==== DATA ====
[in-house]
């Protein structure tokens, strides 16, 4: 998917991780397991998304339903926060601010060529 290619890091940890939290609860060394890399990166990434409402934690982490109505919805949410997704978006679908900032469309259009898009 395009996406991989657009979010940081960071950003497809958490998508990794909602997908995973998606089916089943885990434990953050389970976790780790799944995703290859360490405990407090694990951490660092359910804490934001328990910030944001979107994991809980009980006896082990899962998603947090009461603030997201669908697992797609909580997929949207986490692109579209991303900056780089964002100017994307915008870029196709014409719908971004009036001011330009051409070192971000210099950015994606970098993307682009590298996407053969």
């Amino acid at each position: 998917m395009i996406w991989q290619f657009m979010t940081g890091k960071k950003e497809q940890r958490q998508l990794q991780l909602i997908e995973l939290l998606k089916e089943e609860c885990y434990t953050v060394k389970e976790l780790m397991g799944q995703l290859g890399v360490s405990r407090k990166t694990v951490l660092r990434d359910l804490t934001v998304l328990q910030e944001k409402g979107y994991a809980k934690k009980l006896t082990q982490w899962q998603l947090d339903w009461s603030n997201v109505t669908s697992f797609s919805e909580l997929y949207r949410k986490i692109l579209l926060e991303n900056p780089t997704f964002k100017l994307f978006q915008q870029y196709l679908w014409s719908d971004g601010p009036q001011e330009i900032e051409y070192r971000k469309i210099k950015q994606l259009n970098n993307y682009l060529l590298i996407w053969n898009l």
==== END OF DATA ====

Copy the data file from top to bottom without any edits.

[in-house]
């Protein structure tokens, strides 16, 4: 998917991780397991998304339903926060601010060529 290619890091940890939290609860060394890399990166990434409402934690982490109505919805949410997704978006679908900032469309259009898009 395009996406991989657009979010940081960071950003497809958490998508990794909602997908995973998606089916089943885990434990953050389970976790780790799944995703290859360490405990407090694990951490660092359910804490934001328990910030944001979107994991809980009980006896082990899962998603947090009461603030997201669908697992797609909580997929949207986490692109579209991303900056780089964002100017994307915008870029196709014409719908971004009036001011330009051409070192971000210099950015994606970098993307682009590298996407053969």
């Amino acid at each position: 998917m395009i996406w991989q290619f657009m979010t940081g890091k960071k950003e497809q940890r958490q998508l990794q991780l909602i997908e995973l939290l998606k089916e089943e609860c885990y434990t953050v060394k389970e976790l780790m397991g799944q995703l290859g890399v360490s405990r407090k990166t694990v951490l660092r990434d359910l804490t934001v998304l328990q910030e944001k409402g979107y994991a809980k934690k009980l006896t082990q982490w899962q998603l947090d339903w009461s603030n997201v109505t669908s697992f797609s919805e909580l997929y949207r949410k986490i692109l579209l926060e991303n900056p780089t997704f964002k100017l994307f978006q915008q870029y196709l679908w014409s719908d971004g601010p009036q001011e330009i900032e051409y070192r971000k469309i210099k950015q994606l259009n970098n993307y682009l060529l590298i996407w053969n898009l």